Here's an idea to chew on: What would the world be like if actors could do anything they wanted?
Well, Charlie Sheen's day-to-day routine probably wouldn't change much. But from a professional standpoint, most of his fellows in the field would find their horizons greatly widened. They would at least be freed from hearing those words they so dread: "You're not right for the part."
Ending close-minded casting is the goal of Spirit Daddy Productions, a new theater company formed by area stage vets Dennis Enos and Beth Marshall. Its mission statement? To "help local artists showcase their various talents in productions that they might not otherwise have an opportunity to be a part of."
The experiment begins with the Aug. 18 opening at iMPACTE! Productions of Spirit Daddy's debut offering, "The Baby Dance." Enos directs this take on playwright Jane Anderson's drama, in which a husband and wife living in a trailer park agree to sell their unborn fifth child to a wealthy West Coast couple.
Marshall plays the female half of the lower-class duo. It's not a role one would immediately associate with her. Blame a variety of factors -- body type, general aura or whatever P.C. kiss-off is in favor this week.
"She's an ingenue, and I'm not normally cast as a leading lady," Marshall says. Indeed, two of the freelance player's memorable turns (both at iMPACTE!) were as the emotionally unstable mother in "The Effect of Gamma Rays on Man-in-the-Moon Marigolds" and an abrasive lesbian webmistress in the first episode of the theatrical sitcom "Caffeine."
"I am the guinea pig of this, I think," Marshall says of "Baby Dance." "But [whatever happens], I can take it."
Enos -- who met Marshall when they worked on 1999's "Annie" at the Civic Theatres of Central Florida -- thinks the time is right for the nontraditional casting that will be Spirit Daddy's specialty.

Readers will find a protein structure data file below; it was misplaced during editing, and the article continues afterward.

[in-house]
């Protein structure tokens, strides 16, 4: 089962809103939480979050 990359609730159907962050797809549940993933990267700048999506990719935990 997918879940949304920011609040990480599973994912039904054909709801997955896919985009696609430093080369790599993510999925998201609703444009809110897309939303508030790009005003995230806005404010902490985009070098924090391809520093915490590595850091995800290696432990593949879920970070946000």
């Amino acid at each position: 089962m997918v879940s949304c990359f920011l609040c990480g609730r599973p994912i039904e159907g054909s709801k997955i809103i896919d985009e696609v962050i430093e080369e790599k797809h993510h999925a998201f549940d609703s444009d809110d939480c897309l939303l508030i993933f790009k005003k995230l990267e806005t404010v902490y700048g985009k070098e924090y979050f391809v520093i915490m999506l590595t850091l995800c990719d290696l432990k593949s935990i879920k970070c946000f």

"I don't think people give audiences enough credit," Enos says. "I try to give them the benefit of the doubt."
So what's he going to do when confronted by an auditioner whose estimation of his or her versatility is genuinely out of step with reality? After all, not every lost job can be put down to a casting director's shortsightedness. Some actors simply can't carry off as many personas as they would like to think.
"That's going to be an interesting part of the journey," says Enos, who plans to rely on gut instinct to tell him just how far to push the fabled envelope. "You have a feeling of whether an audience is going to buy it or not."
As an actor, Enos has range to burn. His résumé includes portrayals of Daddy Warbucks in "Annie" and Murray the cop in Mad Cow Theatre's recent reinterpretation of "The Odd Couple." While getting Spirit Daddy off the ground, he's also playing a full four roles in Theatre Downtown's "Alice in Analysis," which opens July 20. Let me be the first to congratulate "Alice's" director/co-writer, Douglas E. Huston, for finding so many new and exciting places to put his Enos.
Get your wings
Further surprises in Spirit Daddy's trick bag include the introduction of new faces to Orlando stages. Jeffrey Grant, who plays the husband of Marshall's character in "The Baby Dance", has heretofore concentrated on film and TV. Even the choice of iMPACTE! as a venue is meant to change public preconceptions -- specifically, the pervasive opinion that anything going on at the space is irrelevant to audiences over the age of 30.